Turning now in detail to the appended drawings, therein illustrated is a guy cable marker assembly embodying the present invention, comprising a mounting fixture that includes a body, generally designated by the numeral 10. The body consists of a frustoconical upper end portion 12 and a cylindrical base portion 14, between which extends circumferentially a deep groove 16, oriented generally in a plane perpendicular to the longitudinal axis of the body. A deep longitudinal slot or channel 18 is formed into one side of the body 10, within which is received the cable C in substantially coaxial relationship.
A helical strap or pigtail 20 is attached by rivet 24 against a flat surface 22 on the base portion 14 of body 10. As is conventional (and is shown for example in the above-mentioned U.S. Pat. No. 3,958,379), the strap 20 is wrapped about the cable C to secure the fixture thereon against axial displacement, the helix being so dimensioned as to generate a level of radial force necessary to tightly grip the cable.
A plastic marker sleeve, generally designated by the numeral 26, is mounted upon the slotted body 10. The sleeve 26 is slit at 28, axially along its full length, so as to permit the marginal portions to be displaced from one another. It will be appreciated however that the gauge and composition of the material from which the sleeve is fabricated will be such as to permit separation to be achieved only through the exertion of substantial force; it will also be appreciated that the plastic material will possess a high degree of elastic memory, causing the sleeve to resume its undistorted condition when the applied force is removed. Three rivets 30 are secured within the wall of the sleeve 26 at equiangularly spaced locations thereabout and in a common plane, and a C-shaped locking strap 32, also made of a tough, resiliently deflectable plastic material, is attached adjacent the lower end of the sleeve, using a pair of rivets 34.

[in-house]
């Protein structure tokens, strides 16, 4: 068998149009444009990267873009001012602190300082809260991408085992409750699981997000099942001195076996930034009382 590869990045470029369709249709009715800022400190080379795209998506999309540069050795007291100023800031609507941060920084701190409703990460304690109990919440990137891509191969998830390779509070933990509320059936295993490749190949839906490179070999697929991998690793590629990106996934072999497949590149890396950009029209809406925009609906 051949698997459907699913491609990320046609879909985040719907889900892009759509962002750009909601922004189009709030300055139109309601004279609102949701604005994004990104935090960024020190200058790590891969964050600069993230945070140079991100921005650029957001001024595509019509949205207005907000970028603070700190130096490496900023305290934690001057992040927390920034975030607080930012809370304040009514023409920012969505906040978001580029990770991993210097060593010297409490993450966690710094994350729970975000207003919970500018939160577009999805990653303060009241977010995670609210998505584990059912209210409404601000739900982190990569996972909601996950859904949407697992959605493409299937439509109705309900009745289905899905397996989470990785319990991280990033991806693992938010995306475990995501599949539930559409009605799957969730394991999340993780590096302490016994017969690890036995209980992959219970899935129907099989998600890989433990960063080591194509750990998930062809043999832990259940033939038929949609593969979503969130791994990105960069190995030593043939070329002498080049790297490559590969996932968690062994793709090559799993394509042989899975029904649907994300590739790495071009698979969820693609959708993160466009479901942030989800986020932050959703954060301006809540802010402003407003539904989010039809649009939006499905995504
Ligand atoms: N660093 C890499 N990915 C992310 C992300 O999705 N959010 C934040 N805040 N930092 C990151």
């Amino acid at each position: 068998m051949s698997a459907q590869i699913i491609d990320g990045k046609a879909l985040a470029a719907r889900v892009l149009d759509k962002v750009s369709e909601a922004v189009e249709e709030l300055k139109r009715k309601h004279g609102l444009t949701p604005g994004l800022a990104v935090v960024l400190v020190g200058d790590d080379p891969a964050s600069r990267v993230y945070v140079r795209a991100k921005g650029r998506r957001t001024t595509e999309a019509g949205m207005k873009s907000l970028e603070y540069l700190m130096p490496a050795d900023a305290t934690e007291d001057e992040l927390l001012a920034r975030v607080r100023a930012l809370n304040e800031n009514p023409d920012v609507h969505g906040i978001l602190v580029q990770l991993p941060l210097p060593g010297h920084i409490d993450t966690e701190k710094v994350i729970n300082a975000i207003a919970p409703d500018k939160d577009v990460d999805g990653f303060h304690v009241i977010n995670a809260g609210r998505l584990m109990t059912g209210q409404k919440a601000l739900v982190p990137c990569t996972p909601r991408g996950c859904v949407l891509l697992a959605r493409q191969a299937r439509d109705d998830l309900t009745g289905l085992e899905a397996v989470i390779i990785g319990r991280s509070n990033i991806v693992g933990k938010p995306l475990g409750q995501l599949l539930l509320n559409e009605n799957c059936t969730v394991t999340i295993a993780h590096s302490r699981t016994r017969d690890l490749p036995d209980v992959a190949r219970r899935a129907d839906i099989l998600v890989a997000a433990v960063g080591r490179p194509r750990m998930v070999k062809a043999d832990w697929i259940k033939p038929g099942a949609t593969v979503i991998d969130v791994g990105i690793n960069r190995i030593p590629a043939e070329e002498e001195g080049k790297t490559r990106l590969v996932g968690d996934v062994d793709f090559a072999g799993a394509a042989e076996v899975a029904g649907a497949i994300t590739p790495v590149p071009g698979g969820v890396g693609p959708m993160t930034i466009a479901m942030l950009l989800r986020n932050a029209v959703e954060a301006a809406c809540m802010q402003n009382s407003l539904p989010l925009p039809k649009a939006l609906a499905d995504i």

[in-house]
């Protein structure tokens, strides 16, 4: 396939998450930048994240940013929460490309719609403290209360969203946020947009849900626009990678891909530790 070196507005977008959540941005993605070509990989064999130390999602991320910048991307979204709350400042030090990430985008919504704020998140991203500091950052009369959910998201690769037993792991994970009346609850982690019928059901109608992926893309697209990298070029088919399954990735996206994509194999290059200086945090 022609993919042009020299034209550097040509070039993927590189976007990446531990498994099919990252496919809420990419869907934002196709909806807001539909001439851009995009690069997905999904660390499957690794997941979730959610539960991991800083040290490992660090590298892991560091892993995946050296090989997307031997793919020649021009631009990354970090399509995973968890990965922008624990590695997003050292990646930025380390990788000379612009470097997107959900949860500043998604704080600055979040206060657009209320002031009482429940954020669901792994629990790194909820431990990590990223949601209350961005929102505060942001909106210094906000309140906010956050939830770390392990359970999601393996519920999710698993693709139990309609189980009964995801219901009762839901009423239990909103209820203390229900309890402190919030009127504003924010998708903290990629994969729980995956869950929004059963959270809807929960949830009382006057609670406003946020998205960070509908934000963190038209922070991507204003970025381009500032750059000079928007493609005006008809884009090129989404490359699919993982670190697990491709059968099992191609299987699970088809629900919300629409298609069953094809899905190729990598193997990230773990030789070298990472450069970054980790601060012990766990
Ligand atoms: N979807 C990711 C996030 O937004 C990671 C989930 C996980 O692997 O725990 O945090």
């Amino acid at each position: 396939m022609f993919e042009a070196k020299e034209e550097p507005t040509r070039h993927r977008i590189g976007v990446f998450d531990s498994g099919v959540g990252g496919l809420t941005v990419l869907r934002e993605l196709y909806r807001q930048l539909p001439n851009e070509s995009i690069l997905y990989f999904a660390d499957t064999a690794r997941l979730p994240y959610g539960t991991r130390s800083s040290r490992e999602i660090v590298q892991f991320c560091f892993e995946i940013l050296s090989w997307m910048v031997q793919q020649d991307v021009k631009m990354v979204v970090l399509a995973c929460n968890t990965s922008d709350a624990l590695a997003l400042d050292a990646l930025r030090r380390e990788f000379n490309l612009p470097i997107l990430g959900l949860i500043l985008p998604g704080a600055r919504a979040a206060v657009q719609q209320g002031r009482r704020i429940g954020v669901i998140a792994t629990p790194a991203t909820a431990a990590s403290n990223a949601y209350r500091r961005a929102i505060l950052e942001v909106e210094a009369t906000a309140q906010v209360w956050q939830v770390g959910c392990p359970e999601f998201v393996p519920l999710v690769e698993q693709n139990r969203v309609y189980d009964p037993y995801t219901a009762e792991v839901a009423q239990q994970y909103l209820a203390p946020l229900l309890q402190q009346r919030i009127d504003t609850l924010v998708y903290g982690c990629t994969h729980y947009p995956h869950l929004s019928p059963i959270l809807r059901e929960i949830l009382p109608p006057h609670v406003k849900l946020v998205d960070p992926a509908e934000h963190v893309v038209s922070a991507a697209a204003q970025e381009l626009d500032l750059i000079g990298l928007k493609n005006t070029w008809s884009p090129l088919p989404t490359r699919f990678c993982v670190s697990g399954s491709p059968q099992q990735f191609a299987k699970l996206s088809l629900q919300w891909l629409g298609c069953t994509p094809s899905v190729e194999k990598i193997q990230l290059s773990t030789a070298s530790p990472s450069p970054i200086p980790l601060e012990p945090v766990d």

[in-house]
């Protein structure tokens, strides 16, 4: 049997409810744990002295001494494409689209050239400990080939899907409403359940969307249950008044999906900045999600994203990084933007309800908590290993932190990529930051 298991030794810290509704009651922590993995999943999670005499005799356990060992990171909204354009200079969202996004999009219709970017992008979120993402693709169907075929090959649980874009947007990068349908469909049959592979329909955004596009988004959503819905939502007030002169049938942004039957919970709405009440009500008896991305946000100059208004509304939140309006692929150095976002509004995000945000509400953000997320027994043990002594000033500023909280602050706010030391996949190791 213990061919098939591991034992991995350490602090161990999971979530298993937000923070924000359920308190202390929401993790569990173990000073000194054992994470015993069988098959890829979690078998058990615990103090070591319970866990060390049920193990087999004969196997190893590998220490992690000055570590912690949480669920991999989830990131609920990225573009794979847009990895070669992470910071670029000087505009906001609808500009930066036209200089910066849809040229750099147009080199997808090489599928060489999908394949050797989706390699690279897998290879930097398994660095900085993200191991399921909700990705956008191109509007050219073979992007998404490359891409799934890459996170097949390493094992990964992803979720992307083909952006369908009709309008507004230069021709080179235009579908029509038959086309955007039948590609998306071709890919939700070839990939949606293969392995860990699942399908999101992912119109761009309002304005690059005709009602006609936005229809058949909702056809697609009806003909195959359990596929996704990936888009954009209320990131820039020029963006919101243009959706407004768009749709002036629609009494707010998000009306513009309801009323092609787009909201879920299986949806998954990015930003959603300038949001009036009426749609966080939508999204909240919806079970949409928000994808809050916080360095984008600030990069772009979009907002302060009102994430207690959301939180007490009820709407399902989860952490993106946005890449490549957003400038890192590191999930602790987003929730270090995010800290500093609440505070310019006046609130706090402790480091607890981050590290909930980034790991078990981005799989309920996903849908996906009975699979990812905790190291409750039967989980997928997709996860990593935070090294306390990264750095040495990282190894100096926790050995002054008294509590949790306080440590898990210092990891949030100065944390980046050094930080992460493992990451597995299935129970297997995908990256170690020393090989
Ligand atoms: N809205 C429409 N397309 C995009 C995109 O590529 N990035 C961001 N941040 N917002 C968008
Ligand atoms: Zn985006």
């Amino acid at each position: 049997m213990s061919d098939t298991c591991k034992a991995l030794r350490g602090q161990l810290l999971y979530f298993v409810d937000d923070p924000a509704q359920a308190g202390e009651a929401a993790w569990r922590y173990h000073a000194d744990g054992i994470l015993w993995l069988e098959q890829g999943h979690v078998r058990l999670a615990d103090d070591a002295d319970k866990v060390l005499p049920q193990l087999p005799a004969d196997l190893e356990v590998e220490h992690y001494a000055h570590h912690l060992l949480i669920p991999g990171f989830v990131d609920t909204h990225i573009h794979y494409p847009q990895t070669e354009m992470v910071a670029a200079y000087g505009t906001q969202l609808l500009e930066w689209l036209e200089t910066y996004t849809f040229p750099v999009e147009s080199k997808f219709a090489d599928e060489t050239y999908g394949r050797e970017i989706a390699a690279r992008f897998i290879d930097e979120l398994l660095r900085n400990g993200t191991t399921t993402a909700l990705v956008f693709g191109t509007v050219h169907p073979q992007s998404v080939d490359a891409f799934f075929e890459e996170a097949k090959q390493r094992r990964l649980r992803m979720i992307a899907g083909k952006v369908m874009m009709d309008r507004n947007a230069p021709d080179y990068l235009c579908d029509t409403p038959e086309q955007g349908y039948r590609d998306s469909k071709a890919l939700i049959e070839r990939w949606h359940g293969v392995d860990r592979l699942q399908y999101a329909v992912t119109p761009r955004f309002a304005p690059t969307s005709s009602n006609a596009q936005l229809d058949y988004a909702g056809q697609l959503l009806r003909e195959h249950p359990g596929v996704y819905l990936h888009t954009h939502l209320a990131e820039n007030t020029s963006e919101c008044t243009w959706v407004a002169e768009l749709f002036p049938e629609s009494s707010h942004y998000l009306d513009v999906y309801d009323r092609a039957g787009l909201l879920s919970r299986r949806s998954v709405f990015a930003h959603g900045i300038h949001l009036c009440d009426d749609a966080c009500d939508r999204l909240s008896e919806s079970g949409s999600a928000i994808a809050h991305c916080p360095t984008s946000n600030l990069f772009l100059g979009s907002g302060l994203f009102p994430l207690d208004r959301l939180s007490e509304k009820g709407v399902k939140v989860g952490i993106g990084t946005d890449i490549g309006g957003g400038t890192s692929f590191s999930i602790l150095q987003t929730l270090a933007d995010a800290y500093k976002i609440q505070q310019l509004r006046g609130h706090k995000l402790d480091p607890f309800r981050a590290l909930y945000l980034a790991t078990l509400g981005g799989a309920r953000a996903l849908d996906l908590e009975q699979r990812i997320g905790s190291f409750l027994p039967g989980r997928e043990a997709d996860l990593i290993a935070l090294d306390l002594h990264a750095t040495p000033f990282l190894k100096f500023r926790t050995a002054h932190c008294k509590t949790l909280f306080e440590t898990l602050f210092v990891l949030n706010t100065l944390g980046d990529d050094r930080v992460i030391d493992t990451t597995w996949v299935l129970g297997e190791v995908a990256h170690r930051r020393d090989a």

The manner of assembly of the marker sleeve 26 with the previously-affixed mounting fixture is illustrated in FIGS. 8 and 9. As a first step (not illustrated) the sleeve is forced onto a section of the cable C above the fixture by inserting the guy through the slit 28, as is readily achieved due to the relatively small diameter of the cable. The sleeve is then slid downwardly over the mounting body 10, as indicated by the arrows in FIG. 8, with the frustoconical upper portion 12 of the body providing a lead-in surface upon which the tips of the rivets 30 may ride to the circumferential groove 16, and with the material of the sleeve 26 yielding as necessary to permit its expansion and facile movement of the rivets. When the rivets are brought to the level of the groove 16, the elastic memory of the sleeve material will cause them to snap into the groove, and will hold them in place to effect and maintain a secure interlock. It will be noted that the upper and lower portions 12, 14 of the body 10 are formed with angular shoulders defining the opening into the groove 16, which securely engage the rivets 30 and thereby affix the sleeve 26 against axial displacement in a highly effective manner.